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The storm system that impacted the region Tuesday night with showers and even some thunderstorms, also produced the first confirmed tornado of the year in my area. The NWS in the Quad Cities (which issued a tornado warning the specific storm), surveyed the damage and came up with an EF-0 rating. The twister had peak winds of 80 mph, was on the ground for 0.1 mile and had a max width of 30 yards. The storm occurred in Lee County, Iowa just 3 miles northwest of Fort Madison

The brief spin-up produced roof and tree damage and destroyed a shed at a home northwest of the Ft. Madison Municipal Airport.

The storm system was also a good rain producer with much of the area seeing totals of 1/3 to 3/4 of and inch.

That was pretty much the case throughout Iowa and western Illinois.

The next storm up is rapidly developing Wednesday night and will make itself known with a day of clouds, and rain that spreads northeast starting in the south mid afternoon and reaching the north by early evening.

With NE winds and clouds before the rain, temperatures will be slow to warm and it will be a chilly late March day. The 3k NAM hold highs in the mid 40s.

The rain with this system will fall mainly southeast of HWY 20. Amounts NW of the Quad Cities are generally under 2/10ths of an inch. From the Quad Cities southeast amounts of 1/3rd of an inch are possible, maybe slightly more in the far south. My area is just a bit outside of the heaviest precipitation shield which passes through central Illinois.

A bigger weather story may unfold over the SC United States where a severe weather outbreak is anticipated. The Storm Prediction Center has issued a high risk of severe storms (level 5 out of 5). Some long track violent tornadoes are a real possibility if trends hold and development takes place as anticipated.

The big story for me Wednesday was getting my first Covid vaccination at the Portland, Maine Expo Center. The shot was a breeze but there was a lot of protocol and long winding lines. Even with an appointment I was there for an hour and a half. It was well organized and I'm not complaining, just one of things you have to do in the world we live in today. To be honest, its a huge blessing our country can generate a health response such as this. It should have happened sooner but as the saying goes, better late than never.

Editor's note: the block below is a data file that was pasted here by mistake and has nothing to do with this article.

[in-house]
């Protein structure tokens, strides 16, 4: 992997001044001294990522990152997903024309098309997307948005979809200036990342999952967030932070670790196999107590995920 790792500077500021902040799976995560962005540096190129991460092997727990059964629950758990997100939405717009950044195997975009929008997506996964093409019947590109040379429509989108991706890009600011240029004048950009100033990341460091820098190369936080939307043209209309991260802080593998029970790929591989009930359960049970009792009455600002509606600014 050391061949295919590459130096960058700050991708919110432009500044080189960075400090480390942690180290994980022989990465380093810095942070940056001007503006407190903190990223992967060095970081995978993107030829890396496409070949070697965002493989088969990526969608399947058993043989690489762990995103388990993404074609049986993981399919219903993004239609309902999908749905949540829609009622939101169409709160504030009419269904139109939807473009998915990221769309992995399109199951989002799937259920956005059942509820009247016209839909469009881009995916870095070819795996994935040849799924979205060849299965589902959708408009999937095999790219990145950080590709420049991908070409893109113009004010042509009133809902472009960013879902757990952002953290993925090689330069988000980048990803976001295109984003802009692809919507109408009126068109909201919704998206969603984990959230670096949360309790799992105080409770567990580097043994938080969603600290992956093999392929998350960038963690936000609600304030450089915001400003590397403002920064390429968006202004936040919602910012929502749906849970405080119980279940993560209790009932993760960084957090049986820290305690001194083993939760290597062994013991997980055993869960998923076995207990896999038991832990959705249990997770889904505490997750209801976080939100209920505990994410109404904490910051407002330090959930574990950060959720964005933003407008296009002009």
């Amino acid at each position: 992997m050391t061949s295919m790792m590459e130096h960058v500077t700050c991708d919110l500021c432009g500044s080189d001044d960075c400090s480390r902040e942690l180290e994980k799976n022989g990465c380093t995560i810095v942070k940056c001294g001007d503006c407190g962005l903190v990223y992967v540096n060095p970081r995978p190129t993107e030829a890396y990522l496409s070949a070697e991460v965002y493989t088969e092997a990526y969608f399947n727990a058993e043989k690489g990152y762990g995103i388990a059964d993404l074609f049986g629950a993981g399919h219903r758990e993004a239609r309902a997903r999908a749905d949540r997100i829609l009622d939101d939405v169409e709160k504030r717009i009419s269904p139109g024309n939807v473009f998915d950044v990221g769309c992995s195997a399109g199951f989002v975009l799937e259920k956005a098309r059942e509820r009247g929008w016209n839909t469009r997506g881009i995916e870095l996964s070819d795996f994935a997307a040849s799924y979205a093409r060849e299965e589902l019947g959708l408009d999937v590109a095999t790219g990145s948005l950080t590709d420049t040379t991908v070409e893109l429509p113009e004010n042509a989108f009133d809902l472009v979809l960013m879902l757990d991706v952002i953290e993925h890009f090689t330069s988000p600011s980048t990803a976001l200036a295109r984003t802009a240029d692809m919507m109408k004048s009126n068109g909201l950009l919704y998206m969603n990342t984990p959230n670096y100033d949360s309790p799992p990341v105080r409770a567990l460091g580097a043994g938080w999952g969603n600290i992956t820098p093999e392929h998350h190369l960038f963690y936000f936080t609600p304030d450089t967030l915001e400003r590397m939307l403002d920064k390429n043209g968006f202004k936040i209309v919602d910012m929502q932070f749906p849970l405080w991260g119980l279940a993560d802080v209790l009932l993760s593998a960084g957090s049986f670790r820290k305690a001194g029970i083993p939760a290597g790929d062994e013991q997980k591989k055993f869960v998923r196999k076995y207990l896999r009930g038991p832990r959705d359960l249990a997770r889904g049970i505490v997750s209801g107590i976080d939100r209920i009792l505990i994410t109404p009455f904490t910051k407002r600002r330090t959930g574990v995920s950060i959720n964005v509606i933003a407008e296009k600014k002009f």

By the way, Portland has a great minor league sports presence. Because of the pandemic I never experienced a single event but as I wandered around the Expo center I could see all the promotional signs.

The Red Claws play in a basketball development league tied to the Boston Celtics. I am going to get some swag showing their mascot which of course is centered on Portland's greatest natural resource, the lobster!

Outside the Expo Center is the baseball stadium which is home to the Portland Sea Dogs. I'm really bummed I didn't get to see a game here. The dogs are the Double A affiliate of the Boston Red Sox. The stadium is one of the nicest for that level of baseball and its character reminds me of the River Bandits place on the Mississippi back home.

As I walked away from the quiet venues following my shot, I was reminded of all the sacrifices we've made for this dreaded virus. Sadly, many involved death and suffering and were much greater than sports or wearing a mask. I'm truly grateful to all the front line workers, doctors, researchers, and others who have helped us through this awful time in history. It won't be long before we can play ball and be amongst one another again. That shot in the arm today gave me a poke of appreciation for my health, family, and friends such as you. Roll weather and here's a special message to Covid, don't let the door hit you in the butt! TS


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